Oxford lead the way by one length at St Paul’s School boathouse but broke clear at the top of Chiswick Eyot, still rating 34. Cambridge attempted to raise the rate by a pip and their cox Liz Box steered a nice tight on the corner trying to claw back the deficit.

By Chiswick Steps, Oxford looking increasingly confident as they took the advantage. Cambridge gave a gallant final push as the final Middlesex bend was in their favour but Oxford held them off, crossing the finish line in 17 mins 32 secs to Cambridge’s 17 mins 44 seconds.

Heartfelt commiseration go to the valiant effort from our Cambridge team.

What a race! In my capacity as a sports performance psychology consultant, I have had the pleasure to work with rowers helping them develop mental fitness to better handle the competitive pressure enabling them to put every stroke of practice to good use when race day finally arrives.

Last Saturday, I was asked repeatedly “What happened?”. Sitting in a local Cambridge pub, watching the aghast faces as the Oxford crew not only took the lead but left Cambridge painfully rowing in their puddles, I found myself explaining the psychology detriments of being favourite to win.

It is no surprise to most of you that we (Cambridge) were almost gloating from the onset of the race that we would not only win, but win our 2nd year in a row. It was a them against us mentality. However, the true challenge in rowing is the competition between the crew and every stroke of the race course, the 9 team mates and the clock, and most importantly each individual and the little voice inside shouting about the pain, the distance, the effort.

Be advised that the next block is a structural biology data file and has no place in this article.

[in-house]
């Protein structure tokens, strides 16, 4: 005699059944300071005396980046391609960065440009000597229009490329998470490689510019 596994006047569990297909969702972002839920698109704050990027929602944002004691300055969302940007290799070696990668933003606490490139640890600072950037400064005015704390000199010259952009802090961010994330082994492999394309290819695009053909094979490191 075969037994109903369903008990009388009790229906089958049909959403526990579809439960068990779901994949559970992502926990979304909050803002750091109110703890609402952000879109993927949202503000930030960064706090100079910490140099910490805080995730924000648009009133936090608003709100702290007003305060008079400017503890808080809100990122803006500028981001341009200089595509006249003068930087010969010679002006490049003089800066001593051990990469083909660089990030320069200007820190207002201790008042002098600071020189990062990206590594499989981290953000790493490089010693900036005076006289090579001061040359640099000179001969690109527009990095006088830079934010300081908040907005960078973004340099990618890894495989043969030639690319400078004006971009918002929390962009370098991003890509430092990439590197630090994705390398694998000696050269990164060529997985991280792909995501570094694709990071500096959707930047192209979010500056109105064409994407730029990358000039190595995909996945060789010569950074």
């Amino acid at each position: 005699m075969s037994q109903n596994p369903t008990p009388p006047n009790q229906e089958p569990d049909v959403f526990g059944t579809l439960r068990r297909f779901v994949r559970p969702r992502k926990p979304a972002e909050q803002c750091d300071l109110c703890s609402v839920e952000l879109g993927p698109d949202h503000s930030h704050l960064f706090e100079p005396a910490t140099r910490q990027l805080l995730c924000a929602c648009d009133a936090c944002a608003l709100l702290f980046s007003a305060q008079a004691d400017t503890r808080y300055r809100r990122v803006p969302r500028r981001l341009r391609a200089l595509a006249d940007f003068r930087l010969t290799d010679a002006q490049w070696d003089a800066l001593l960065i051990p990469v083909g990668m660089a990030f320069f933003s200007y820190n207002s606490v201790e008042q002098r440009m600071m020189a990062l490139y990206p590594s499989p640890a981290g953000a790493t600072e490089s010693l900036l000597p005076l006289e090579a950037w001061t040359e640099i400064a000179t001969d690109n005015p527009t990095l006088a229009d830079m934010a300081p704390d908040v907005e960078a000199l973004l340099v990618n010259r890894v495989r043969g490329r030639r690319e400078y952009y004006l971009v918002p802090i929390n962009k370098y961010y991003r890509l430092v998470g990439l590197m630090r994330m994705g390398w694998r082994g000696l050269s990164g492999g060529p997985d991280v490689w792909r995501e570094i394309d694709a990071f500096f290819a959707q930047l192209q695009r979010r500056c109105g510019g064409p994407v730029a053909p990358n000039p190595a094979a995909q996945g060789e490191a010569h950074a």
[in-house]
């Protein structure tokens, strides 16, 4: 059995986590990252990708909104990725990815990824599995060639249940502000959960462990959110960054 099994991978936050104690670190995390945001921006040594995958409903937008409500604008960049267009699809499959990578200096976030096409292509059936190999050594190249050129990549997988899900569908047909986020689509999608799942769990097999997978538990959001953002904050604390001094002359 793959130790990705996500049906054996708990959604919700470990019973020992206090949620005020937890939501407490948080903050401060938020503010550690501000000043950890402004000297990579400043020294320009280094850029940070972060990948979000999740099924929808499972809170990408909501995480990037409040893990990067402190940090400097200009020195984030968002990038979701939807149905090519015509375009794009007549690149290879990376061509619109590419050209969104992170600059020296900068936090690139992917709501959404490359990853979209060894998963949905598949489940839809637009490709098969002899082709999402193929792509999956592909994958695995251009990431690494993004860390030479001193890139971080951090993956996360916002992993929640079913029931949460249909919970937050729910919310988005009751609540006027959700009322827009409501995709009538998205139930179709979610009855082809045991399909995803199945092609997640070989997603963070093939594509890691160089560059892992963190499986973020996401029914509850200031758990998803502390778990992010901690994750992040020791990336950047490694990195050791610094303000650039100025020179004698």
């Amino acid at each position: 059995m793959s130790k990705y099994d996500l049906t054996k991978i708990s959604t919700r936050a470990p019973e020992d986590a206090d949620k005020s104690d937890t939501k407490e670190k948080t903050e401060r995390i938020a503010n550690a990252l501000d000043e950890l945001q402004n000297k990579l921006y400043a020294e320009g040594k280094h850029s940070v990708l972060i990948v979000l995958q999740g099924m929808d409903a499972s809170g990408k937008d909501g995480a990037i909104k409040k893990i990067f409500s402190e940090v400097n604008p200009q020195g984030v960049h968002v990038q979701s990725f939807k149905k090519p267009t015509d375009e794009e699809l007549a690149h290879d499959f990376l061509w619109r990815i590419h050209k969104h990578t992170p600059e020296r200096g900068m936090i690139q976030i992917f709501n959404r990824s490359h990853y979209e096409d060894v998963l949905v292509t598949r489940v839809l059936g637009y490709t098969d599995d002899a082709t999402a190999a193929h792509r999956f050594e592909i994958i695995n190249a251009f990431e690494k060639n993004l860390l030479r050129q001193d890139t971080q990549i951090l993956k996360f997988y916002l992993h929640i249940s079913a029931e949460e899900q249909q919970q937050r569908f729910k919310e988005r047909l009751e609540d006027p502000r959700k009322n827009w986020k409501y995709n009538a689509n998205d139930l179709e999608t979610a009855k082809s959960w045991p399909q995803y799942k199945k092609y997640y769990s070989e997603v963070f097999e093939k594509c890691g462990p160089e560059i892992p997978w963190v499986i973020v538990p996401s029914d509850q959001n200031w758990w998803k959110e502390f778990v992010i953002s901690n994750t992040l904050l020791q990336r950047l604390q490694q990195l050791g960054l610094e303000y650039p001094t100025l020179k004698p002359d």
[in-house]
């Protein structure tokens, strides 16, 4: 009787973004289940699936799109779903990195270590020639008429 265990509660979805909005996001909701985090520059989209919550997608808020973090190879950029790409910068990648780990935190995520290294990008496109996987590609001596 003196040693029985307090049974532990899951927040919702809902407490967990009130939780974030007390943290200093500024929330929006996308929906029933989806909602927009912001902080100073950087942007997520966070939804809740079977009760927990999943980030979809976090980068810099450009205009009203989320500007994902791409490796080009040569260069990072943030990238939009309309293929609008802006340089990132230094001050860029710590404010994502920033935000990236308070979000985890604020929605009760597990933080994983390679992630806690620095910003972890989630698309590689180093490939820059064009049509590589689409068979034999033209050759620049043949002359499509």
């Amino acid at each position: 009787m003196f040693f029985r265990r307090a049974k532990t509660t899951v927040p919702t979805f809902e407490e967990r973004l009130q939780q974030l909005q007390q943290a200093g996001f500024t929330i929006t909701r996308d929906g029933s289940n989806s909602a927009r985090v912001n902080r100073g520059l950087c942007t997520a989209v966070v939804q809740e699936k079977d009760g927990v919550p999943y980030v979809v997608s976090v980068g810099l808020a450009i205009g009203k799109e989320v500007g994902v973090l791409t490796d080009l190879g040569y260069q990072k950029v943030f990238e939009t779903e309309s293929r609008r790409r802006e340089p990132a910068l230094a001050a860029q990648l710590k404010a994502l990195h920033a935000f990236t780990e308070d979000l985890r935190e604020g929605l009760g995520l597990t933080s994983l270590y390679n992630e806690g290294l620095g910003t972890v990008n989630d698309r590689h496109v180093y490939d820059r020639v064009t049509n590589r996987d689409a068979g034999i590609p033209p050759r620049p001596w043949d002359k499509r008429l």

Success in rowing is all about the crew’s mental ability not only to handle the pain and fatigue of oxygen debt, but their ability to master the limits that others impose upon them.

Both teams undoubtedly trained to the best of their abilities physically and kudos to both of them, that course is a tough one. Once Oxford had such a lead, the Cambridge crew’s bodies and minds must have been screaming for mercy. It is in that moment that you either stay with the discomfort or you push beyond any limits imaginable, up the power, lengthen those strokes and bring the boat home.

The best way to win is to get comfortable being uncomfortable – this is true in life as much as it is in sport.

Winners build their success on their failures, so no doubt next year Oxford better watch out as Cambridge will be training harder and smarter this year to regain their title.